“We are nostalgic about living unlived moments that we have never experienced,” Nermeen says. “We are celebrating at the same time as shedding light on the challenging and even unliveable circumstances experienced by the people of Gaza on an everyday basis.”

Another powerful story is told through their installation “Unit and Diaspora” (WihdehWaShatat). This open-air, 180-piece exhibit captures the relationship of the Palestine people with the passage of time.




“Unit and Diaspora” captures the relationship of the Palestine people with the passage of time. (Supplied)

In it, a series of sundials indicate eight key locations of the Palestinian diaspora; Jordan, Iraq, Egypt, the UK, the US, Chile, Libya and Kuwait.  The dials are made of limestone and the gnomons (the part of a sundial that casts a shadow) of brass.

“The sundials are made of local stone which is strong but can get chipped or eroded if moved from one place to another,” Nisreen says. “It can get distorted and damaged, just like refugees who can be scarred forever when they are relocated. The brass piece, which incorporates elements of Palestinian embroidery, symbolizes cultural heritage; brass represents durability, richness and an everlasting effect that won’t fade but grows deeper and richer with time.

“The minute the sun hits the gnomon we get the reflection on the stone,” she continues. “This reflection adds value to the place where the sundial is located, which is exactly the effect Palestinian refugees have on the places they move to. They add value to everywhere by reflecting their culture.”

The installation will be placed on the roof of the new Naqsh studio opening next year just over the border from Palestine, the sisters say.

“The new location will be called Naqsh Experience. People can come and visit the studio and see thobes and art, and connect to nature and with the whole aura of the Palestinian story,” Nermeen says.

The sisters say they want their exiled and trapped compatriots to spread their wings and “fly free,” like the bird patiently waiting in the field of golden Gazan wheat.

“We are always waiting for a solution to go back to our land — waiting for stability and better life chances,” Nisreen says. “I remember my grandparents used to wait for the news around 8 p.m. every day to update themselves about the political situation — the peace treaties, the conferences. They are still waiting to go back. Until now Palestinians all over the world are still waiting.”


Record-breaking 555.55 carat black diamond unveiled at Sotheby’s Dubai

Record-breaking 555.55 carat black diamond unveiled at Sotheby’s Dubai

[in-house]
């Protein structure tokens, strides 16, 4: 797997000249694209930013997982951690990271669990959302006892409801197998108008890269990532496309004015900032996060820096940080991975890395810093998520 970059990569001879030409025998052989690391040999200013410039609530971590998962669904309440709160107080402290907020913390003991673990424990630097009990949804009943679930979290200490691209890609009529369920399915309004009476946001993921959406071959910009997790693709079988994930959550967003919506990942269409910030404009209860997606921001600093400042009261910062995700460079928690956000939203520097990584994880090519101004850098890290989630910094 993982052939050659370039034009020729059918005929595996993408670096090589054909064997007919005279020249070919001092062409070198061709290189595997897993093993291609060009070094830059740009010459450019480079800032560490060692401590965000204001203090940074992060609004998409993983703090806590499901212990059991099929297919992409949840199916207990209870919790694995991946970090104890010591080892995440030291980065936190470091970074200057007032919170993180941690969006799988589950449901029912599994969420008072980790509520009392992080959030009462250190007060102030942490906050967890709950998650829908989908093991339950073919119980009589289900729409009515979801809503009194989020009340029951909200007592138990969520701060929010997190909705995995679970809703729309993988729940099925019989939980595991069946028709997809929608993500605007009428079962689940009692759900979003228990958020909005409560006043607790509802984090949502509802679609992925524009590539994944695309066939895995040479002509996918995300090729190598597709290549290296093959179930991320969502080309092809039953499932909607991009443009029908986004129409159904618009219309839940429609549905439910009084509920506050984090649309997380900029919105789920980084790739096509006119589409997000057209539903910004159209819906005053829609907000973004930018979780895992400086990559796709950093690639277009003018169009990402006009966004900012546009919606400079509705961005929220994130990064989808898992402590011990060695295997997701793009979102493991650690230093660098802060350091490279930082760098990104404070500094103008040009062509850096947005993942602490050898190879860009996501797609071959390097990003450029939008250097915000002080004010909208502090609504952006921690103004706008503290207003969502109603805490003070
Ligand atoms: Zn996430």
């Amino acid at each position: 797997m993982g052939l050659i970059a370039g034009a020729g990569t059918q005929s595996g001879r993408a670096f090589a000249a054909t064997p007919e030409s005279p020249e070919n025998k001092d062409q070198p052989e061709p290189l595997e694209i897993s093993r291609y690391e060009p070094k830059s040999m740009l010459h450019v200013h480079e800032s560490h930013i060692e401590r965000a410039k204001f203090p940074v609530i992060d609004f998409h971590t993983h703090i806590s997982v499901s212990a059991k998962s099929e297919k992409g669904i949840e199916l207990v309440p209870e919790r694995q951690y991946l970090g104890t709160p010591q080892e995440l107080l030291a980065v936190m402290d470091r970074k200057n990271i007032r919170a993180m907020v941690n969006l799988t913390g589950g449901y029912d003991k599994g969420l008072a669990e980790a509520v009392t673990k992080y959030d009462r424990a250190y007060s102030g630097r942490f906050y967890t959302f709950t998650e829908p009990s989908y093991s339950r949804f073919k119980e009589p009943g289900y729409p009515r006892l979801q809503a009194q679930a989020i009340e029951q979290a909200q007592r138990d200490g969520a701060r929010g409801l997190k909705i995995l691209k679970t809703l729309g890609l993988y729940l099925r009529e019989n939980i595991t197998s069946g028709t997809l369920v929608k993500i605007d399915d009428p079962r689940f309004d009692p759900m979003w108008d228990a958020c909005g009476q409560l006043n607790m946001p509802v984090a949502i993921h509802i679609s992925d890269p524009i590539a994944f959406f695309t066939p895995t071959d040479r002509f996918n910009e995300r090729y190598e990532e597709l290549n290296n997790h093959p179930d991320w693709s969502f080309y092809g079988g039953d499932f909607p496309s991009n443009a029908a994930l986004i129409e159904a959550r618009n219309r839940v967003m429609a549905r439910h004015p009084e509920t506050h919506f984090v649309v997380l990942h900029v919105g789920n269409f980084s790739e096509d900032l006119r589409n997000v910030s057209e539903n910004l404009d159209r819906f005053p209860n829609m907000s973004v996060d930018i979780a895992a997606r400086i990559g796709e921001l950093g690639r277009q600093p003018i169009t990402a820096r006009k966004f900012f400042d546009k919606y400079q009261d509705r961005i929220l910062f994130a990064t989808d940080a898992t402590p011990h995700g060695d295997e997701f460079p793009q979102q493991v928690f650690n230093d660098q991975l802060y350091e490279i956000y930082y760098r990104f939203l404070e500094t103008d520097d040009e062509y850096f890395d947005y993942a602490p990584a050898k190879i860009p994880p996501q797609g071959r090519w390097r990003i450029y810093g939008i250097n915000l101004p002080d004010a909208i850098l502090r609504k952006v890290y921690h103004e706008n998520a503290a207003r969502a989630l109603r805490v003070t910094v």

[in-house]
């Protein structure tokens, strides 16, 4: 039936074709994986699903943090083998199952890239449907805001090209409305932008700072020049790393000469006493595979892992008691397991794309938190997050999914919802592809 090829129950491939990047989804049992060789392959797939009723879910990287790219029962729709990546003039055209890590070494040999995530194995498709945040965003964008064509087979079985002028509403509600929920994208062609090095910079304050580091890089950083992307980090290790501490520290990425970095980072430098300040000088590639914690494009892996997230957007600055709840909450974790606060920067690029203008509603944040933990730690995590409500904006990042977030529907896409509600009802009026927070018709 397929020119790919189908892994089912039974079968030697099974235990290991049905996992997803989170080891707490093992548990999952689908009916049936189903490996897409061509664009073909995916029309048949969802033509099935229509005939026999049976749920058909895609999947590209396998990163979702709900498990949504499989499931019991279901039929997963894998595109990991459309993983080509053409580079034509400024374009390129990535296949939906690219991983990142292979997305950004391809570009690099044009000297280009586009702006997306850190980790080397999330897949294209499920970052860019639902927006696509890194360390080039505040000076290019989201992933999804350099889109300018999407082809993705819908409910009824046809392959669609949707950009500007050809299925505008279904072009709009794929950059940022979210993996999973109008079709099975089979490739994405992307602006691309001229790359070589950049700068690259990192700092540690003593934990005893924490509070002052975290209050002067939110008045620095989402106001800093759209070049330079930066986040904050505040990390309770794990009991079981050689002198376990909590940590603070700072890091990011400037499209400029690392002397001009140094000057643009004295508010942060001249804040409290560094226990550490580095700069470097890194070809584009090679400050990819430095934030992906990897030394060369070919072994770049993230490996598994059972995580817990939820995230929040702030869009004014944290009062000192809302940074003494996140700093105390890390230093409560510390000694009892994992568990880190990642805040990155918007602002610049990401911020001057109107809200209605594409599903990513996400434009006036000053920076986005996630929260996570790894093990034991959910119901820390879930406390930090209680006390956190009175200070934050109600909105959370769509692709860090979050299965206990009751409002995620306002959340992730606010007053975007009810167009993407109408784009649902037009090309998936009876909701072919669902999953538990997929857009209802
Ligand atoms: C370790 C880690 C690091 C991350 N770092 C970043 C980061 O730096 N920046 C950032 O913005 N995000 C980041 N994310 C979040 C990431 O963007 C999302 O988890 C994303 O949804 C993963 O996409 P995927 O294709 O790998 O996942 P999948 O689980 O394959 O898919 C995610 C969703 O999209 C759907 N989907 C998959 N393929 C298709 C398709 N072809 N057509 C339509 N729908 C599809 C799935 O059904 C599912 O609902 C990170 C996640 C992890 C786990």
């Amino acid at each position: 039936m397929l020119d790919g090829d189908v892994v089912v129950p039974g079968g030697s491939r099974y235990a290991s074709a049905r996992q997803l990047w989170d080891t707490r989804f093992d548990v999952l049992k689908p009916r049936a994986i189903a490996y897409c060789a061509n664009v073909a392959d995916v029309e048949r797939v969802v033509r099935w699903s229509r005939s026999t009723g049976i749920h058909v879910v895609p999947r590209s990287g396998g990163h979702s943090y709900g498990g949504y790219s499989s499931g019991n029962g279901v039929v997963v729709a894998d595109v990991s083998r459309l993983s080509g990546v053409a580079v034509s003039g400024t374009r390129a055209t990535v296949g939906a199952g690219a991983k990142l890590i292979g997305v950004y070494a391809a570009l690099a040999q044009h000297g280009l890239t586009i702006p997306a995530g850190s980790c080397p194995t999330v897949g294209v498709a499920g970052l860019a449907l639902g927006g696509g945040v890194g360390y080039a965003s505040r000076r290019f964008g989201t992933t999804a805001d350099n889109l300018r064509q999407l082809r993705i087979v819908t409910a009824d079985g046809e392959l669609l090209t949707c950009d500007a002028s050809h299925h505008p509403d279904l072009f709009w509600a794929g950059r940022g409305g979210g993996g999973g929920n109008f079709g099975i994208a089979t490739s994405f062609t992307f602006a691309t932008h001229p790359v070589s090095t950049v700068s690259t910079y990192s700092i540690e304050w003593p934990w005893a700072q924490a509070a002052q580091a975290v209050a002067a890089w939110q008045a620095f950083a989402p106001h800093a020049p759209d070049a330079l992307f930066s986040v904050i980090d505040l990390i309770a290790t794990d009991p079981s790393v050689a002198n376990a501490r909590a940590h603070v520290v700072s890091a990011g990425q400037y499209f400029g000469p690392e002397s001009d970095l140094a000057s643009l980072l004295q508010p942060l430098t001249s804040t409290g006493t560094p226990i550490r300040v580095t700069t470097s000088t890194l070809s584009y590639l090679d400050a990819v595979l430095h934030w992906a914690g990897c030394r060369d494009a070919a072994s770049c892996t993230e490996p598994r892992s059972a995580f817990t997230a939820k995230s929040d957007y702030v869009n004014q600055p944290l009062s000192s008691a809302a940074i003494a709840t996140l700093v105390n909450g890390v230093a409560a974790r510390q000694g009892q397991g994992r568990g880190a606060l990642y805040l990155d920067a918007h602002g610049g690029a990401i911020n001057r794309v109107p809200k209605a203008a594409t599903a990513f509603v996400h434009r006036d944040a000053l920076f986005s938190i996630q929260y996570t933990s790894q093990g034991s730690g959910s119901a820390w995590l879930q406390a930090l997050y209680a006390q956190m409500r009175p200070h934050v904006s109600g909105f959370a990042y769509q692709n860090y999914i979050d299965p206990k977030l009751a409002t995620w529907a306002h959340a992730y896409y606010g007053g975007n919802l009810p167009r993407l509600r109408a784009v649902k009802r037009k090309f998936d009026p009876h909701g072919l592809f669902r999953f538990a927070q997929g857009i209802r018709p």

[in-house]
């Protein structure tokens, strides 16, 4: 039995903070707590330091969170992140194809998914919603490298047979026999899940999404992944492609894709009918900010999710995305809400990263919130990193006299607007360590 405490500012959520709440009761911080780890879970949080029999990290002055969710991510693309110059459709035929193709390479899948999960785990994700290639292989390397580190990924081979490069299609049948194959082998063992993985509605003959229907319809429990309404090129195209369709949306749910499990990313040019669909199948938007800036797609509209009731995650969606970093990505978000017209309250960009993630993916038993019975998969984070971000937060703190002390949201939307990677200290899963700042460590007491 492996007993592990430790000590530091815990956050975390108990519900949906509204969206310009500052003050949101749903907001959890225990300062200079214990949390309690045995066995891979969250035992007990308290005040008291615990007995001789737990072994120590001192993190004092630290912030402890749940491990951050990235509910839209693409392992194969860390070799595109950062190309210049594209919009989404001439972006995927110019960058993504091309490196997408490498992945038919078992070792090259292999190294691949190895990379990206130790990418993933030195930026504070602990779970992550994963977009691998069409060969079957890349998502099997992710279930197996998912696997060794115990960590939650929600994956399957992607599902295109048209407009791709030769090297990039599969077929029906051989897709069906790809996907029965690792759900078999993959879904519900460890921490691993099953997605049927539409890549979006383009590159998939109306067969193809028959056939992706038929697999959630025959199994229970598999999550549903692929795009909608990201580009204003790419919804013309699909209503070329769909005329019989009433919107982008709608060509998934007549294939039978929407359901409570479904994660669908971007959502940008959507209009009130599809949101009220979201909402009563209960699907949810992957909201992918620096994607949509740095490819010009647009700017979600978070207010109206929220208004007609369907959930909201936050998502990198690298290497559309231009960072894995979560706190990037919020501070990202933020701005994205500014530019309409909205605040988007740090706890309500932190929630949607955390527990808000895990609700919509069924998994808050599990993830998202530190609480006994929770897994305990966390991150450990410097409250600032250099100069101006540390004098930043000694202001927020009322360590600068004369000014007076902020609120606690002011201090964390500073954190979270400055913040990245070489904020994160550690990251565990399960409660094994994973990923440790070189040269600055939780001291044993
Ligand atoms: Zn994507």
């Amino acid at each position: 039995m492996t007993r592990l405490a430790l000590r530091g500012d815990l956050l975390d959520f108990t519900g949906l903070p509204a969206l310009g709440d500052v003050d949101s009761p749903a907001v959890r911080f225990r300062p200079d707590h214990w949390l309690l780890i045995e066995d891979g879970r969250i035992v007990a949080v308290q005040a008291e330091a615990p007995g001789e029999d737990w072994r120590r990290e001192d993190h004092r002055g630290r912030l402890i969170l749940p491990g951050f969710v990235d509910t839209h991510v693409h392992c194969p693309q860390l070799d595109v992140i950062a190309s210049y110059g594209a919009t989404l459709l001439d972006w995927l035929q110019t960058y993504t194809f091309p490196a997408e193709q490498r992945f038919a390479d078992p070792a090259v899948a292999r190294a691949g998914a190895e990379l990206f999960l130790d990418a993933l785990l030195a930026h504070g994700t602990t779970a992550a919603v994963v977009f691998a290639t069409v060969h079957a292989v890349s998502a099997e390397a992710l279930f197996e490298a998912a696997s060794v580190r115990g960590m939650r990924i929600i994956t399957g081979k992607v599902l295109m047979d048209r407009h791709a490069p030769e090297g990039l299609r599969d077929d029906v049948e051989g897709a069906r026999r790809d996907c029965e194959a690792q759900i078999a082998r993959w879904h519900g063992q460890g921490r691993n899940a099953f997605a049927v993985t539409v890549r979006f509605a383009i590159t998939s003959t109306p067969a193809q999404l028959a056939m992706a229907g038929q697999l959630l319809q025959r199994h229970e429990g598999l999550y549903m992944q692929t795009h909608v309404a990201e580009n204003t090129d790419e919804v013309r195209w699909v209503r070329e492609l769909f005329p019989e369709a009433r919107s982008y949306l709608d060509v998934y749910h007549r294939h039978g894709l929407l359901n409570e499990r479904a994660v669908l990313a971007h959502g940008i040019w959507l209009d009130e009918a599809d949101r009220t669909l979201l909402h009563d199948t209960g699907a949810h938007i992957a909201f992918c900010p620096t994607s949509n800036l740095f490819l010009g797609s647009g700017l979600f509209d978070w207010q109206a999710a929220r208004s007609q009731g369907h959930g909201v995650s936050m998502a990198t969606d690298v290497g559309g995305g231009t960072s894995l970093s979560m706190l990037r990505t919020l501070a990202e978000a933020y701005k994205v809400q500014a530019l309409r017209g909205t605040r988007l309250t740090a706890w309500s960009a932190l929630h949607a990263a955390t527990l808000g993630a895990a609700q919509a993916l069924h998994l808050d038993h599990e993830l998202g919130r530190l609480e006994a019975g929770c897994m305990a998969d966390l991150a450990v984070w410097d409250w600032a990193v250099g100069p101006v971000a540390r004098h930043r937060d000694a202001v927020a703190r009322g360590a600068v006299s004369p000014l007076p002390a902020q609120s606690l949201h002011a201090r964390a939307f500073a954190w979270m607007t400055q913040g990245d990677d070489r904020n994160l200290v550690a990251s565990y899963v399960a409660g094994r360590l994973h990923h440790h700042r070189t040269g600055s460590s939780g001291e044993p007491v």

Updated 17 January 2022

Record-breaking 555.55 carat black diamond unveiled at Sotheby’s Dubai

Record-breaking 555.55 carat black diamond unveiled at Sotheby’s Dubai

DUBAI: Gemstone collectors now have the chance to own the largest cut diamond in the world. Titled the “The Enigma,” the Guinness World Record-breaking rare black diamond made its public debut at Sotheby’s Dubai on Jan. 17, where it will remain on show until Jan. 20. Weighing in at a whopping 555.55 carats, the unique jewel will be on view at the Dubai Diamond Exchange, before making its way to Los Angeles and London, where it will be opened to bidding online from Feb. 3-9.

The carbonado black diamond is an extremely rare natural occurrence. Dating back to 2.6 to 3.8 billion years ago, they are said to have been formed from a meteoric impact or from a diamond-bearing asteroid that collided with Earth. It contains traces of nitrogen and hydrogen abundant in space, as well as osbornite, a mineral uniquely present in meteors.

In addition to its record-breaking size, the jewel is imbued with numerical significance. It’s shape is inspired by the Middle Eastern palm-shaped symbol, the Hamsa – a symbol of protection from the “evil eye.” The Hamsa is associated with the number five, and the diamond is not only 555.55 carats in size, but it also contains exactly 55 facets.

“We are honored that Dubai has been chosen as the first stop for this exceptional rarity and are thrilled to play a part in its journey, which began so many millions of years ago,” said Katia Nounou Boueiz, Head of Sotheby’s UAE, in a released statement.

The diamond will be available to purchase with cryptocurrency, a first in the UAE.

“This is the first time we are introducing our cryptocurrency offering in the UAE, a move that is in line with the government’s own commitment to exploring new digital, technological and scientific advances. Unveiling this one-of-a-kind stone - both in our DIFC gallery and at the unparalleled Dubai Diamond Exchange - is a clear continuation of our dedication to showcasing the best of the best in the UAE,” added Boueiz.